It was a great anti-SLAPP week at Morris & Stone. Today we discuss two of our motions, and the result of last week’s Evil Yogurt Maker case. We will examine the scope of discovery following the filing of an anti-SLAPP motion, and apply those standards to a pending motion.
Specifically, I discuss the case of Britts v. Superior Court (2006) 145 Cal.App.4th 1112. In Britts, the defendant filed an anti-SLAPP motion on the same day that his opposition to a motion to compel was due. He argued that under the plain wording of CCP section 425.16(g), the motion stays all discovery “proceedings”, and therefore he was not required to file any opposition to the motion. The trial court disagreed, and granted the unopposed motion to compel, and awarded $5,000 in sanctions.
Britts took the matter up on a writ, and the Court of Appeal ordered the trial court to vacate the ruling on the motion to compel and for sanctions, holding that the statute means exactly what it says; an anti-SLAPP motion stops all discovery proceedings, including any pending discovery motions.
The trial court had also made a strange ruling (on an earlier anti-SLAPP motion in the case) that the defendant was not entitled to all the attorney fees incurred on the motion, because he had failed to meet and confer with opposing counsel. In other words, the court felt that if plaintiff’s counsel had simply been informed that one of the causes of action was a SLAPP, the complaint could have been amended and the motion avoided. That was not a holding from the case, but I explain why that reasoning is terrible and, if followed, could constitute malpractice.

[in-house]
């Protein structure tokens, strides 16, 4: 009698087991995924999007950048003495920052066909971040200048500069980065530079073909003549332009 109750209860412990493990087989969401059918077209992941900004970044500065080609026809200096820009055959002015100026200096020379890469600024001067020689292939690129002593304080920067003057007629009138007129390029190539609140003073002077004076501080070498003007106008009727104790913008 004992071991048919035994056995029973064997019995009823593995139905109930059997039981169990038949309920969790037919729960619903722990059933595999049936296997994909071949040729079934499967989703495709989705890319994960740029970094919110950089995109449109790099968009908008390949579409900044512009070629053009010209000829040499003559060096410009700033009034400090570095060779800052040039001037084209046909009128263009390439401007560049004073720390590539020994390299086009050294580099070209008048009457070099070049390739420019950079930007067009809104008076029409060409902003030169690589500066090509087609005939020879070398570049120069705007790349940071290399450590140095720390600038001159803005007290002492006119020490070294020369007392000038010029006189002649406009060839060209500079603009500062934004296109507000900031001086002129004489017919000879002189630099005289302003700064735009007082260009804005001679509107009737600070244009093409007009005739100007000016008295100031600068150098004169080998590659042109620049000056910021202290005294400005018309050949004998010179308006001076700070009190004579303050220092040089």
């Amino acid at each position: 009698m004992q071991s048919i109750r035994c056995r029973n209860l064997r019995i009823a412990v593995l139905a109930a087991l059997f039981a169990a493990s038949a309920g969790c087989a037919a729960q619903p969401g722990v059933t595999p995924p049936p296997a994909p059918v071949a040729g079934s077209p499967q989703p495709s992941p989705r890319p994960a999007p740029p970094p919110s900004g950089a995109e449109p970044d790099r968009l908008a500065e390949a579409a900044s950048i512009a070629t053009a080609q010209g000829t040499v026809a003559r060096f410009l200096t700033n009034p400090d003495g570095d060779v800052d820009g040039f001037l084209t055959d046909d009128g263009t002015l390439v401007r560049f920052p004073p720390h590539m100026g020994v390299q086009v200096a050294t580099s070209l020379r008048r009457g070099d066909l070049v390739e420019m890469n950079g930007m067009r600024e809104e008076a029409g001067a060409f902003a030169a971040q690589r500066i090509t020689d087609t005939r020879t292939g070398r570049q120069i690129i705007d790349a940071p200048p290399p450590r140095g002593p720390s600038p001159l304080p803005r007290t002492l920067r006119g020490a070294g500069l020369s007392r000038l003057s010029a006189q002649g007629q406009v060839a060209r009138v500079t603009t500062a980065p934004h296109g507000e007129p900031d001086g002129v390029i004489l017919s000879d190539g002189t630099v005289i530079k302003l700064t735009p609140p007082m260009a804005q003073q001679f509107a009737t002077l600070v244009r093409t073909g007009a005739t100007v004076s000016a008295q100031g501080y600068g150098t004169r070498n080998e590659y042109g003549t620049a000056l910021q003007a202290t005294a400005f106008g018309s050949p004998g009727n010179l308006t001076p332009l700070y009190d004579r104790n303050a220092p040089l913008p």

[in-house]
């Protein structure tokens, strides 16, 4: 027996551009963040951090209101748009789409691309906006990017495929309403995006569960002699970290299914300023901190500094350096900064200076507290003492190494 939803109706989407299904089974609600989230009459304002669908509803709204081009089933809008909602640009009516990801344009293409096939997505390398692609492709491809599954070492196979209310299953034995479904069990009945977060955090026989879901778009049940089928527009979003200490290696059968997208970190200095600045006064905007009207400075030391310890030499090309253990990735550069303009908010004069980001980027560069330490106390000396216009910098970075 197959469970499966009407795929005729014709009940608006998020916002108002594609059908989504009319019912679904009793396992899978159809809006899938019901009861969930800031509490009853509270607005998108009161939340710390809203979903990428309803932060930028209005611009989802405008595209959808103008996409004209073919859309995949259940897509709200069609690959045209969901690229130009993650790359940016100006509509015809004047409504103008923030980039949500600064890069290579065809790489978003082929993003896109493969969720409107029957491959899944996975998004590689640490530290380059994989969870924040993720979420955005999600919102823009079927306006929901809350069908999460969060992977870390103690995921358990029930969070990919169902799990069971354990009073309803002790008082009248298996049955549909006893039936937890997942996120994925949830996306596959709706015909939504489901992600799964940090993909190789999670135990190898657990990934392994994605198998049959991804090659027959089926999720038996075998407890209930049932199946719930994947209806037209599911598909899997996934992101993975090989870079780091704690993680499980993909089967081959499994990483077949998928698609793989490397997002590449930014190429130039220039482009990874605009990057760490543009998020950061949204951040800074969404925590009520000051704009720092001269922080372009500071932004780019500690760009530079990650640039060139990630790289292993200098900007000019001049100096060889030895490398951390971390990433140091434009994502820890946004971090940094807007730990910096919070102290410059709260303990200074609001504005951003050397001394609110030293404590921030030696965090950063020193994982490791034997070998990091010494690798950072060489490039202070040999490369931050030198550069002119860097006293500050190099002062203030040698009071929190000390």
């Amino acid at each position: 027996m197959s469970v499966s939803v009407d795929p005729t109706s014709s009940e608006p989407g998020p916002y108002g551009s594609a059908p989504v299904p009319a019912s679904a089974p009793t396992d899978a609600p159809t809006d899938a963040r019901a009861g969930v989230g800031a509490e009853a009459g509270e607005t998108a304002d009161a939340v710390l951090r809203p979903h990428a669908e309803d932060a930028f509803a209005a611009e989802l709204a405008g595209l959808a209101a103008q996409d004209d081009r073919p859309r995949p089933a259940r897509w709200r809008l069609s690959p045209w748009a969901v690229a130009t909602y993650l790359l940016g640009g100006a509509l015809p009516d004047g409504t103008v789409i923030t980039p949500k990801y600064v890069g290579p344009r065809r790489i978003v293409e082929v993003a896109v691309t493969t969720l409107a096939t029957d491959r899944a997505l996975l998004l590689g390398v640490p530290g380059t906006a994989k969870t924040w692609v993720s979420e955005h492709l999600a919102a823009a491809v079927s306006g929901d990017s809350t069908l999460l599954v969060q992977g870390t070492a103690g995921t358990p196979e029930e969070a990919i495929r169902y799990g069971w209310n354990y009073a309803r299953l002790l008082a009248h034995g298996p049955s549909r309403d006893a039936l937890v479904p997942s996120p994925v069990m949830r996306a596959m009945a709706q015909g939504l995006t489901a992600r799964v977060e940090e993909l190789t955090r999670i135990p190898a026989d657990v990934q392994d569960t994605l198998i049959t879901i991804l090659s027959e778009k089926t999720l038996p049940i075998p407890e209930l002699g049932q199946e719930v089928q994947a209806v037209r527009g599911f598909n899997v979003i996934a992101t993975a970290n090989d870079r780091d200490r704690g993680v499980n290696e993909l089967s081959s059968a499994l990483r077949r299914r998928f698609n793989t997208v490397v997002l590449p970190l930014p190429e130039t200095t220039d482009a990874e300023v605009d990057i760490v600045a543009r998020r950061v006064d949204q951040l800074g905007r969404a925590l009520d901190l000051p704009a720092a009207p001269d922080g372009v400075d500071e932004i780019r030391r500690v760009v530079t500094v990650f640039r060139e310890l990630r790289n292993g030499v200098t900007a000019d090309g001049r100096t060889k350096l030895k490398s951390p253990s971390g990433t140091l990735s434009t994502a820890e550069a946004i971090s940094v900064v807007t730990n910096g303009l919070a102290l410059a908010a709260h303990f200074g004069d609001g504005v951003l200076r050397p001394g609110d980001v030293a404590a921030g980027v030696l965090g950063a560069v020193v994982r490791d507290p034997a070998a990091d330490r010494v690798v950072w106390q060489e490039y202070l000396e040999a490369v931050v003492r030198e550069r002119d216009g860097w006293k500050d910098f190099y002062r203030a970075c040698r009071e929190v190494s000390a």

I also discuss the case of Blanchard v. DirecTV (2004) 123 Cal.App.4th 903. In Blanchard, the court deliniated the scope of permissible discovery after an anti-SLAPP motion has been filed. As set forth in CCP section 425.16(g), a plaintiff must show good cause before taking ANY discovery after an anti-SLAPP motion has been filed. Good cause means ONLY discovery relevant to the Plaintiff’s burden of establishing a reasonable probability of prevailing on the claim. Discovery that is NOT relevant to a legal defense being asserted by the Defendant in the anti-SLAPP motion is not permitted.
Given that Blanchard permits only discovery related to potential defenses by the defendant, the case of Balzaga v. Fox News (2009) 173 Cal.App.4th 1325 came to the logical conclusion that if a plaintiff seeks leave to pursue discovery on a given defense, the defendant can prevent that discovery by informing the court that it is waiving that defense.
Finally, I discuss the case of Tutor-Saliba Corp v. Herrara (2006) 136 Cal.App.4th 604. This case sets forth the discretionary standard for granting leave to permit discovery following the filing of an anti-SLAPP motion, and held that a trial court’s decision to disallow discovery “will not be disturbed unless it is arbitrary, capricious, or patently ABSURD.” (Emphasis added.)